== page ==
The renovated and expanded Kline Center is a building of opposites.
The center’s addition is designed in many ways to be the antithesis of the original 1980’s building. The original building was constructed using wooden glue-lam beams—the new building is made of exposed steel. The old building lacks connection to light—the new building is flooded with natural daylight. The old building’s structure forms a mountain-like profile on the campus skyline—the new building creates a quieter presence while referencing the existing building’s hyperbolic paraboloid roof shells in the steel that supports the façade’s aluminum sunshade. As Bill Durden, President Emeritus of Dickinson College, once said: “This project is about the renewal, rebirth and reimagining of the Kline Center, let’s call it the ‘Re-Kline.’”
The overarching goal for the Kline Center expansion was to provide additional space and resources for Dickinson's varsity athletes and students, as well as to create a destination space to enhance campus life. The addition consists of a number of distinct constituent parts: a large outdoor covered piazza, a triangulated lobby and connecting sky-lit concourse, a wood-clad office and café volume, a glass-enclosed fitness center, a five court squash center and a south facing covered porch. It is the first phase of a multi-phased renovation of the overall athletic center. A series of garden courts housing athletic activities—such as tai chi, yoga and basketball—occupy the areas of future expansion.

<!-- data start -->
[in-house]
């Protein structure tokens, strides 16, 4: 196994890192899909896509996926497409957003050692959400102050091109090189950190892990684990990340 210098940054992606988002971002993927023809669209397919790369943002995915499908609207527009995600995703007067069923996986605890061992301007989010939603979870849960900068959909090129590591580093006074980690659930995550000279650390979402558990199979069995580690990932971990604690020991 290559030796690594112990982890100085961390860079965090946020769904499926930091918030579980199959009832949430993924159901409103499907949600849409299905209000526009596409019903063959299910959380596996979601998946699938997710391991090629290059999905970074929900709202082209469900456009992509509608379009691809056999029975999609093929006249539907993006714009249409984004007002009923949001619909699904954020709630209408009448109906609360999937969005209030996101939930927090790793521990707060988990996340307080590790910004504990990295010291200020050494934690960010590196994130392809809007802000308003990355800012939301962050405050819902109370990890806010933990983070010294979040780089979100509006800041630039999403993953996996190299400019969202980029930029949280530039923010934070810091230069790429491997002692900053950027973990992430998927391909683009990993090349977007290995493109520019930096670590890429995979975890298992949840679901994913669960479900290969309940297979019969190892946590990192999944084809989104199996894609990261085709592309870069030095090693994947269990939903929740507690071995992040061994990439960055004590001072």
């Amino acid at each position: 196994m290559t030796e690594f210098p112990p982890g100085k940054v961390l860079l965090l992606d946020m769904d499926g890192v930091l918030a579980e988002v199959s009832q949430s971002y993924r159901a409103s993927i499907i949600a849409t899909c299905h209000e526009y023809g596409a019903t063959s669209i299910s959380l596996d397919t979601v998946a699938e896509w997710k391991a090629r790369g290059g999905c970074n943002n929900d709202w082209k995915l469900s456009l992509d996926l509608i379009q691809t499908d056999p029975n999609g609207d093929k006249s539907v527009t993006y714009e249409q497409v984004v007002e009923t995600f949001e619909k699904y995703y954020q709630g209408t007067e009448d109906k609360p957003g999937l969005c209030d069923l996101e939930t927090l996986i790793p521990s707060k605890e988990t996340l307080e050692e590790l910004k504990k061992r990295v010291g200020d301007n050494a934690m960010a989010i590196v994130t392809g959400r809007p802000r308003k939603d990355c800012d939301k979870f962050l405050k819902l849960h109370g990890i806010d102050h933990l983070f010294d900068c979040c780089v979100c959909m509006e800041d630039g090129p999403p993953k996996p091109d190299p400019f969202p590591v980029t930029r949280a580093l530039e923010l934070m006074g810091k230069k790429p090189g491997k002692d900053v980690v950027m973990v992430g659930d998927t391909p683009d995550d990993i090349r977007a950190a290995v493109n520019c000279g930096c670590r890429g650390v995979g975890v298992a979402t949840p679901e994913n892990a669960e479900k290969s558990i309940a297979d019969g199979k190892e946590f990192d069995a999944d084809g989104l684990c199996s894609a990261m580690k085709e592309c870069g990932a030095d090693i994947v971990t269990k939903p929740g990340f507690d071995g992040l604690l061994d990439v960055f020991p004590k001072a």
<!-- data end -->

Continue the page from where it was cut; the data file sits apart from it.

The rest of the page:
The addition’s pallet of materials reflect the grey coloration of existing campus stone; its enclosure and integrated sunshade system are detailed in anodized aluminum. Located at the western terminus of the main pedestrian pathway through campus, an expansive entry porch announces athletics to the town and campus. At night, the building becomes a luminous beacon, opening previously tucked away spaces to students and faculty.